Anna Quindlen on the Secrets to Happiness

ByABC News
May 22, 2001, 6:16 PM

May 23 -- It is the time of year when influential people bestow their worldly wisdom to graduating classes across the country.

On Sunday at Yale, Sen. Hillary Clinton told students, "Pay attention to your hair, everyone else will." Then on Monday, at the same university, President Bush had encouragment for C-average students.

But one of the graduation speeches that has caused the biggest sensation was never given.

Two years ago, Villanova University asked author and Newsweek columnist Anna Quindlen to deliver the commencement address. She declined, she says, when a group of conservative students threatened to demonstrate against her well-known liberal views. "I don't think you should have to walk through demonstrators to get to your college commencement."

Spread by E-mail

But the world was not deprived of Quindlen's wisdom. She e-mailed the speech to a Villanova graduate who was disappointed not to have heard it. It found its way onto the Internet and within a few months people everywhere were talking about it.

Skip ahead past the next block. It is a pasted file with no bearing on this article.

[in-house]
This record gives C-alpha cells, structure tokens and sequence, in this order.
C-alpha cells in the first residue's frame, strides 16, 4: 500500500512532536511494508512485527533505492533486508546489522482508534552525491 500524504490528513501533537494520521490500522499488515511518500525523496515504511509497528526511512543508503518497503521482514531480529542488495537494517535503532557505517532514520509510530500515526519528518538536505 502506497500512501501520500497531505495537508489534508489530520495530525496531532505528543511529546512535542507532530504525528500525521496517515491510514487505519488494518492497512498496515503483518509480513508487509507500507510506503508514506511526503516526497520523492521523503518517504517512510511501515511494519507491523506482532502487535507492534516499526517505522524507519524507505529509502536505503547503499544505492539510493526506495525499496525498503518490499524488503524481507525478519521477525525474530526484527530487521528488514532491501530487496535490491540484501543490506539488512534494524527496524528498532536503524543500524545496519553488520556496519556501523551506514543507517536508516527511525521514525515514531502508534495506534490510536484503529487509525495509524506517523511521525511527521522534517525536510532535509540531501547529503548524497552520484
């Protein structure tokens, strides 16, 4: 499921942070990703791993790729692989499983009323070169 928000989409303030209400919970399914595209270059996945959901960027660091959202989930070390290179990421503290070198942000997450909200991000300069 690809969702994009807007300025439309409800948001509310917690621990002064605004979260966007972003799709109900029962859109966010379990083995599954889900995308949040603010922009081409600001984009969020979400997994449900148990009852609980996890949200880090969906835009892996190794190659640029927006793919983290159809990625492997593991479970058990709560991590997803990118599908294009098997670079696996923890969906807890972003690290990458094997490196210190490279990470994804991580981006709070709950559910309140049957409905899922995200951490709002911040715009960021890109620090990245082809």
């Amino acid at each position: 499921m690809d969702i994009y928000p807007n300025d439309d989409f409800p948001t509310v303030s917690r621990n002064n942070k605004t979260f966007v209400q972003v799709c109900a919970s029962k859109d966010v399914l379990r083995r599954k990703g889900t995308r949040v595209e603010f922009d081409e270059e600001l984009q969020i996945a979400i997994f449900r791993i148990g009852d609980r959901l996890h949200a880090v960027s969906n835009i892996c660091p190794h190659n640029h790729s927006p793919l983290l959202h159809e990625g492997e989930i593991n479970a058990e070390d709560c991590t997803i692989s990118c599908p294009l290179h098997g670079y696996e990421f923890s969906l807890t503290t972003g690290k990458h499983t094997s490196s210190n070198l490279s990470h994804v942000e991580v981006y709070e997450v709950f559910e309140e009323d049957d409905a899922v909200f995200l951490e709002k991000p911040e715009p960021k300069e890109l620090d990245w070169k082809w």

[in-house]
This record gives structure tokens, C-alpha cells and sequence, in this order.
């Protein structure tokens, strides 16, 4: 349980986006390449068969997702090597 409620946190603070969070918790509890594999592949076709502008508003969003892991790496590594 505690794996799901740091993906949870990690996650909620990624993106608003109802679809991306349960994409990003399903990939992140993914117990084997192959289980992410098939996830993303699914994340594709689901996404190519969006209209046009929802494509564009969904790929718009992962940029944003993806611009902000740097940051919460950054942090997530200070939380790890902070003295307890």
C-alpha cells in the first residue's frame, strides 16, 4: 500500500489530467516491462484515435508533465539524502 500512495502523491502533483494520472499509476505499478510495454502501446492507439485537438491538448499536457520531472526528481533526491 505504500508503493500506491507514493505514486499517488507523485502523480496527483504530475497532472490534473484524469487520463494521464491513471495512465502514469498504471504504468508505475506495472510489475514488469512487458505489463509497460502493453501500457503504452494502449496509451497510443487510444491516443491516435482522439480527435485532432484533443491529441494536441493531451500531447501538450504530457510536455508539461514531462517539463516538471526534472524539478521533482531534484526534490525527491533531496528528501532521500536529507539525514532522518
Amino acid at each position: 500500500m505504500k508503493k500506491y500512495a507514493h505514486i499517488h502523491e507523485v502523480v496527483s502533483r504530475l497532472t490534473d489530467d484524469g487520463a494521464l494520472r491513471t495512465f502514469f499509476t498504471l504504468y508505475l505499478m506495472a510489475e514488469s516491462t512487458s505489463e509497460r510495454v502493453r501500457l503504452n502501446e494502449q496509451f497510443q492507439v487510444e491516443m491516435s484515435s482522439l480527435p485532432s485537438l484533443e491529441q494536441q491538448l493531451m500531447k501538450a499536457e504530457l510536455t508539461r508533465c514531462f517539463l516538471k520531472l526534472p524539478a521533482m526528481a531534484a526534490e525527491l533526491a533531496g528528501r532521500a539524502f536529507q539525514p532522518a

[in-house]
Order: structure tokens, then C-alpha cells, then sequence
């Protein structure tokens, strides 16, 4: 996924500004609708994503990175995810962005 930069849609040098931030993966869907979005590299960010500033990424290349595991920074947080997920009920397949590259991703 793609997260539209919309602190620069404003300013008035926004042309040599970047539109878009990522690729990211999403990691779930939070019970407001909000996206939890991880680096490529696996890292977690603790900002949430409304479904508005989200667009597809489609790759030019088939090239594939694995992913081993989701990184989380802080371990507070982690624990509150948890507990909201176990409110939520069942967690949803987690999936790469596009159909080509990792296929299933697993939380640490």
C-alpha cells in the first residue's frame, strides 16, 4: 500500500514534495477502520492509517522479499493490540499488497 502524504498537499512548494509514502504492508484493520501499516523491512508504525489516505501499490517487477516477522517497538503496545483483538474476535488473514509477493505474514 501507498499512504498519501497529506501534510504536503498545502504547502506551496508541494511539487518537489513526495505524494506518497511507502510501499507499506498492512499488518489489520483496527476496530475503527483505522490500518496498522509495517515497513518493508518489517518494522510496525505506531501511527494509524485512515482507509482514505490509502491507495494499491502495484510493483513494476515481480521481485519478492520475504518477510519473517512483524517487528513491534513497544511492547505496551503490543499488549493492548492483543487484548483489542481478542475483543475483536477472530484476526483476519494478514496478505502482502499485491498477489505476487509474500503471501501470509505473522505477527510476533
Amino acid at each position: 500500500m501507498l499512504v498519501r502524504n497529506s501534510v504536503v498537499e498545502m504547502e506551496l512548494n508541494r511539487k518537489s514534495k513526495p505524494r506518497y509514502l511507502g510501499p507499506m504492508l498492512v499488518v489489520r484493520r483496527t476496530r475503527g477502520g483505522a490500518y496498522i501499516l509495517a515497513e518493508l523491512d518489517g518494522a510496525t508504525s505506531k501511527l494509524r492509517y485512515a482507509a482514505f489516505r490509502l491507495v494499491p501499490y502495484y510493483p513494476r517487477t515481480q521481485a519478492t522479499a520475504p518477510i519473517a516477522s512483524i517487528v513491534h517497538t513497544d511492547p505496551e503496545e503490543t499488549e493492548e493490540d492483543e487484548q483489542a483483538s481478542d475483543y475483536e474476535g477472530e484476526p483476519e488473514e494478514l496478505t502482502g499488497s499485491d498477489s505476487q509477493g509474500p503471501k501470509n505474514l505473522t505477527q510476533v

Quindlen expanded the speech into the book called A Short Guide to a Happy Life. The book became a best seller and more than a half a million copies are in print.

Though she has touched hundreds of thousands of readers, Quindlen says her book is a message to herself. She is reminding herself "that life is splendid and there isn't enough to go around."

One of her messages is that people should not confuse their lives and their work. "I think a lot of us are really invested in our work to the extent that it totally defines us." she says, "No man ever said on his deathbed, 'I wish I spent more time at the office.'"

"I show up. I listen. I try to laugh." This, she says, is part of getting the most out of life. Though it sounds like simple advice, she insists that it's hard work. "It's not easy at all, especially the showing up part." She says, "look at how so many of us communicate with each other, on the telephone, on e-mail, not as much face to face as we used to."